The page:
Examining genes of children with cancer will ‘help more survive’
That's according to a pilot study at Addenbrooke’s Hospital in Cambridge
Unravelling the genetic codes of all children with cancer could lead to improved diagnosis and treatment, scientists have said.
A pilot study at Addenbrooke’s Hospital in Cambridge saw researchers examine the whole genome of a small number children with “solid” cancers.
By analysing cancers at this level of detail, researchers found that they were able to offer more tailored treatments to children.
The NHS in England is rolling out whole genome testing for all children with suspected cancer and some adults with cancer.
Experts have called it an “exciting advance” to improve the outcomes for youngsters with cancer.
Presenting data from the pilot study at the NCRI Festival, researchers said that they examined the genomes of just 36 children:
– in seven cases it revealed treatments that might not have been considered but were likely to be effective for treating the children.
– for one child, scientists found that two genes had become stuck together, known as gene fusion, and this was probably encouraging their tumour to grow. Knowing this meant that doctors could offer a different treatment, called an MEK inhibitor, that would not normally be used to treat this type of cancer.
– in two cases, the information refined children’s diagnosis.
– in four cases, it changed their diagnosis.
Presenting the pilot study findings, Dr Patrick Tarpey, lead scientist for solid cancer in the East Genomic Laboratory Hub, based at Cambridge University Hospitals NHS Foundation Trust, said: “Our results from this relatively small pilot group of children with cancer, show how diagnosis and treatment can be improved.
“It suggests that offering whole genome sequencing to all children with cancer will provide more accurate information on diagnosis and prognosis, show whether there could be any hereditary cancer risk and help inform treatment options.
“As we scale up whole genome sequencing to complement current standard-of-care testing for children with cancer, we need to ensure we optimise all the steps in this process to reduce turnaround times and keep financial costs down.”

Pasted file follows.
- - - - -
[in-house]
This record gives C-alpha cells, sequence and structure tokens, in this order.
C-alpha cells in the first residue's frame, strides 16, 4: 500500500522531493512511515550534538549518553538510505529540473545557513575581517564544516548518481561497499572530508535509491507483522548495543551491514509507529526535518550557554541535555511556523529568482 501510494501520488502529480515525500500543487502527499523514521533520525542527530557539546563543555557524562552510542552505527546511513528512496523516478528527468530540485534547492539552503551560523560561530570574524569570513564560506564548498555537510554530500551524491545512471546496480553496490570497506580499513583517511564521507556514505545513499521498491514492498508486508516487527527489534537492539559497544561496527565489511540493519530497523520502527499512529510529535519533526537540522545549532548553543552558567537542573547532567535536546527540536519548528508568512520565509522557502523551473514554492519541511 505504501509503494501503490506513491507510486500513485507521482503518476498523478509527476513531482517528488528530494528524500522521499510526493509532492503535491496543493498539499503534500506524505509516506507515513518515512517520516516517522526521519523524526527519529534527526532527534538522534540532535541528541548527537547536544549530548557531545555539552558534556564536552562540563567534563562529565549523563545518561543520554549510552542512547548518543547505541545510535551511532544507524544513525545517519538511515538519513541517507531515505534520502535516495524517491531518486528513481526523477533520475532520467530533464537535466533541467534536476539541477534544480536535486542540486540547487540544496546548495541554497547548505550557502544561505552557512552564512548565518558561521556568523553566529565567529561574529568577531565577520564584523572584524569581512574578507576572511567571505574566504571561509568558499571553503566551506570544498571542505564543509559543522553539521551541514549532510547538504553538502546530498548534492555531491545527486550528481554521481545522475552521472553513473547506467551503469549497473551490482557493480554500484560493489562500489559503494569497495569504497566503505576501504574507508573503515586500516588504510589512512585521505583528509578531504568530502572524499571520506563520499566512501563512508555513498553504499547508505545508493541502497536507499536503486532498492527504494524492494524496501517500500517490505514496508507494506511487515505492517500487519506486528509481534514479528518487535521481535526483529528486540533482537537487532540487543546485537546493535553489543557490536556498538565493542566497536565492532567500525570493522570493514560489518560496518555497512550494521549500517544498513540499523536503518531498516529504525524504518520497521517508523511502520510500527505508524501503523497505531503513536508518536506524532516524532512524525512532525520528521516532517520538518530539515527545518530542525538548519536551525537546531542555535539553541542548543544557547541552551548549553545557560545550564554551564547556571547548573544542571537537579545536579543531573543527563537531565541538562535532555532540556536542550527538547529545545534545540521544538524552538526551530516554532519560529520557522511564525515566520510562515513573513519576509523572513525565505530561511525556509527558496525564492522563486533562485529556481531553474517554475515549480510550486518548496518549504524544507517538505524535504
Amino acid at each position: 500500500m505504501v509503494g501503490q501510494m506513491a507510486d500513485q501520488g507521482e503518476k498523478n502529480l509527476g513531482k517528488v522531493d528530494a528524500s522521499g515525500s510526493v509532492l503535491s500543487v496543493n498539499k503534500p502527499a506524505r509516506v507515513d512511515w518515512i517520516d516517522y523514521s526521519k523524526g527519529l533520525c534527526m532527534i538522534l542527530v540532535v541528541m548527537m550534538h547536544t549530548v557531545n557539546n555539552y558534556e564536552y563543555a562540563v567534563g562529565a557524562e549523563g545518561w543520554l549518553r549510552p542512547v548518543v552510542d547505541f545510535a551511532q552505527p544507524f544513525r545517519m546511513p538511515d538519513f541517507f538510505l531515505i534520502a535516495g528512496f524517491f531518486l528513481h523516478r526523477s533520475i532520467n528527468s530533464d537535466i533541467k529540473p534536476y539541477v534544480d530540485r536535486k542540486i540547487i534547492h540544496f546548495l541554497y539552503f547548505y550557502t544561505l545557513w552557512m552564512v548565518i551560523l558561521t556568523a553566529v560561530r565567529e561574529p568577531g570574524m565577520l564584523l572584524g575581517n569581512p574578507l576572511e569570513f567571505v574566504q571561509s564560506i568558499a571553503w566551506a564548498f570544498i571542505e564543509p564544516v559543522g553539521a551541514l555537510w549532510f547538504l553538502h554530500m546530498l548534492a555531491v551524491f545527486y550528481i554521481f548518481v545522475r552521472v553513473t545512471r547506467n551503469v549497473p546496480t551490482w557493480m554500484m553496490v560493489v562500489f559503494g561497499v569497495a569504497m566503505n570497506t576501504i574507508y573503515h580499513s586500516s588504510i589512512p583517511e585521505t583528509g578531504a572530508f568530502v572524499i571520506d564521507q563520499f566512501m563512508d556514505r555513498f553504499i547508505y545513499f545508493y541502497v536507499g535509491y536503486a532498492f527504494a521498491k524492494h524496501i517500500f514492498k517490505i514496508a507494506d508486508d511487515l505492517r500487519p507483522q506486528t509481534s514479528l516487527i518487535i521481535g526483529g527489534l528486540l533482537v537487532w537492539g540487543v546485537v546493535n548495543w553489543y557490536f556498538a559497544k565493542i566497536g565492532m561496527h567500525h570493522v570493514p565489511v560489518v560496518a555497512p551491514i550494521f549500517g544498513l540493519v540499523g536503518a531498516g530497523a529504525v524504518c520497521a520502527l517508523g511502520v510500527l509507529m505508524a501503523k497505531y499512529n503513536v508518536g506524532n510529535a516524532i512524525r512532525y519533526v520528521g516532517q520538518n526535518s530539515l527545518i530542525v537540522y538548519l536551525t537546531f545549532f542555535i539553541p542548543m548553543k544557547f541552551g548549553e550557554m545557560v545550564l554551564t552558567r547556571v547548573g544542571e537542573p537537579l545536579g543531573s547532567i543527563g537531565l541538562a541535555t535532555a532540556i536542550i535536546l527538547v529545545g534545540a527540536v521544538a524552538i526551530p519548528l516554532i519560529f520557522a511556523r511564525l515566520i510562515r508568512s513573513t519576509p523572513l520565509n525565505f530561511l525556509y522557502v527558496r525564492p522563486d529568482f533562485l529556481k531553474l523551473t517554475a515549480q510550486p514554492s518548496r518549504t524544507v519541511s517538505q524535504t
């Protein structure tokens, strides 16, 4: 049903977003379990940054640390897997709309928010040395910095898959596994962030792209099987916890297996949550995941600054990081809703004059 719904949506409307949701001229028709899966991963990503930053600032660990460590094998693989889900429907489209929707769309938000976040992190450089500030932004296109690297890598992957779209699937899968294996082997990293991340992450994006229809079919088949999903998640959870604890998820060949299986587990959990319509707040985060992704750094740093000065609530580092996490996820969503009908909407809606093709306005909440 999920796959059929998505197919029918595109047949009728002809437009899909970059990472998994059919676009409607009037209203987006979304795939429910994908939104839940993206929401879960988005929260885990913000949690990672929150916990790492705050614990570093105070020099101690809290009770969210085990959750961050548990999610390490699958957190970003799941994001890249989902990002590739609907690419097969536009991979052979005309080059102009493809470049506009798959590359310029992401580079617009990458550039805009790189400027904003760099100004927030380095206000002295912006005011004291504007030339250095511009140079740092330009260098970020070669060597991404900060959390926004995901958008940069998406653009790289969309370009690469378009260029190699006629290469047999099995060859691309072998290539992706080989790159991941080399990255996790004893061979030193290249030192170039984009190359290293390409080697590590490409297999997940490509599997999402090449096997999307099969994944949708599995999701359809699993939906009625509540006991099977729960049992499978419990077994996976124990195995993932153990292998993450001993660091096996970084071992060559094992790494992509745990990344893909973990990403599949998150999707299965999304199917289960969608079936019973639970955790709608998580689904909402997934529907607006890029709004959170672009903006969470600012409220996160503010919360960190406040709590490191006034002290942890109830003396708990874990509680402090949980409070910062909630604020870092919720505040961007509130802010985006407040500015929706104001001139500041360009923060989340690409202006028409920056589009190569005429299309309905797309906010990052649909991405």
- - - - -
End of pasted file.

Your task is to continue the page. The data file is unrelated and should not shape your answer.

Dr Julia Chisholm, chairwoman of the NCRI’s Children’s Group, based at The Royal Marsden NHS Foundation Trust, said: “This research shows that it’s feasible and beneficial to analyse the whole genetic code in children diagnosed with cancer.
“Whole genome sequencing helps us to be more precise in tumour diagnosis and to tailor treatments to suit individual patients as accurately as possible.
“As this innovation is introduced more widely, we hope that even more children will survive cancer.”
Professor Dame Sue Hill, chief scientific officer for England and senior responsible officer for genomics in NHS England: “Genomic medicine can transform lives, bringing quicker and better diagnoses and increase the number of patients surviving cancer and that is why the NHS is the first health service in the world to offer whole genomic testing as part of routine care for children with suspected cancer and for adults with sarcoma and some blood cancers.
“This service is being rolled out across the country to allow routine access to testing at seven NHS Genomic Laboratory Hubs that can report results to clinicians and inform the best treatment and care for patients.”
Louis Chesler, professor of paediatric cancer biology at The Institute of Cancer Research, added: “The rollout of genomic sequencing technologies by the NHS is an exciting advance with the potential to improve outcomes for young people with cancer.
“Not only could it hold immediate benefits for cancer patients, informing personalised treatments, analysis of data generated through the 100,000 Genomes Project could support research that could lead, in the longer term, to better diagnosis and treatment options for patients in future.”
Meanwhile a separate study presented to the NCRI Festival called for better recognition of kidney cancer symptoms among children.
Researchers said that children with kidney cancers continue to be diagnosed with larger and more advanced tumours in the UK and Ireland than in other western European countries after examining 603 of 712 registered cases of kidney cancer in children between 2012 and 2018.
The authors called for all staff providing healthcare for British children to be trained in paediatric medicine.Published: by Radio NewsHub